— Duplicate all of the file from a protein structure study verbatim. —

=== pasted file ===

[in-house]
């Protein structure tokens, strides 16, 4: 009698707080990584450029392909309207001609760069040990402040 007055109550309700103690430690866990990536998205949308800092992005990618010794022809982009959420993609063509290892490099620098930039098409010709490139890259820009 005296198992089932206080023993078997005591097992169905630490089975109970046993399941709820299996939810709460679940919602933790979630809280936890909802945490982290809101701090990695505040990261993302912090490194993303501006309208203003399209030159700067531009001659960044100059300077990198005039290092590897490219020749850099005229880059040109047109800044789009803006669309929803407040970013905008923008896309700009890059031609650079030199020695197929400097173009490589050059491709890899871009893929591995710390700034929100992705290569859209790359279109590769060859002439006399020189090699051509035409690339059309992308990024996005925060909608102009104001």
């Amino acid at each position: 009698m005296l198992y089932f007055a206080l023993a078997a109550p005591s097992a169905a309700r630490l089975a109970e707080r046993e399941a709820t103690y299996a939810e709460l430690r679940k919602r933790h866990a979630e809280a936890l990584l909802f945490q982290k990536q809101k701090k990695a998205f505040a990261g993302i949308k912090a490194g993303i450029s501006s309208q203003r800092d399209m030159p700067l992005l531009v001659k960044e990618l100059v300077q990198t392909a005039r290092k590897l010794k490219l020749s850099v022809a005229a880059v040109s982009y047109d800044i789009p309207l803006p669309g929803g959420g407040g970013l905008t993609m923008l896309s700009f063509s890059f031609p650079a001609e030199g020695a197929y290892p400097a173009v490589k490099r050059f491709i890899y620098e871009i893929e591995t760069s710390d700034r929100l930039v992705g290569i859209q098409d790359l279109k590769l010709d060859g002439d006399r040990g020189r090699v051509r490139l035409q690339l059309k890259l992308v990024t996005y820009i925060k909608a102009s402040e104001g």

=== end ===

[in-house]
């Protein structure tokens, strides 16, 4: 009698707080990584450029392909309207001609760069040990402040 007055109550309700103690430690866990990536998205949308800092992005990618010794022809982009959420993609063509290892490099620098930039098409010709490139890259820009 005296198992089932206080023993078997005591097992169905630490089975109970046993399941709820299996939810709460679940919602933790979630809280936890909802945490982290809101701090990695505040990261993302912090490194993303501006309208203003399209030159700067531009001659960044100059300077990198005039290092590897490219020749850099005229880059040109047109800044789009803006669309929803407040970013905008923008896309700009890059031609650079030199020695197929400097173009490589050059491709890899871009893929591995710390700034929100992705290569859209790359279109590769060859002439006399020189090699051509035409690339059309992308990024996005925060909608102009104001």
């Amino acid at each position: 009698m005296l198992y089932f007055a206080l023993a078997a109550p005591s097992a169905a309700r630490l089975a109970e707080r046993e399941a709820t103690y299996a939810e709460l430690r679940k919602r933790h866990a979630e809280a936890l990584l909802f945490q982290k990536q809101k701090k990695a998205f505040a990261g993302i949308k912090a490194g993303i450029s501006s309208q203003r800092d399209m030159p700067l992005l531009v001659k960044e990618l100059v300077q990198t392909a005039r290092k590897l010794k490219l020749s850099v022809a005229a880059v040109s982009y047109d800044i789009p309207l803006p669309g929803g959420g407040g970013l905008t993609m923008l896309s700009f063509s890059f031609p650079a001609e030199g020695a197929y290892p400097a173009v490589k490099r050059f491709i890899y620098e871009i893929e591995t760069s710390d700034r929100l930039v992705g290569i859209q098409d790359l279109k590769l010709d060859g002439d006399r040990g020189r090699v051509r490139l035409q690339l059309k890259l992308v990024t996005y820009i925060k909608a102009s402040e104001g």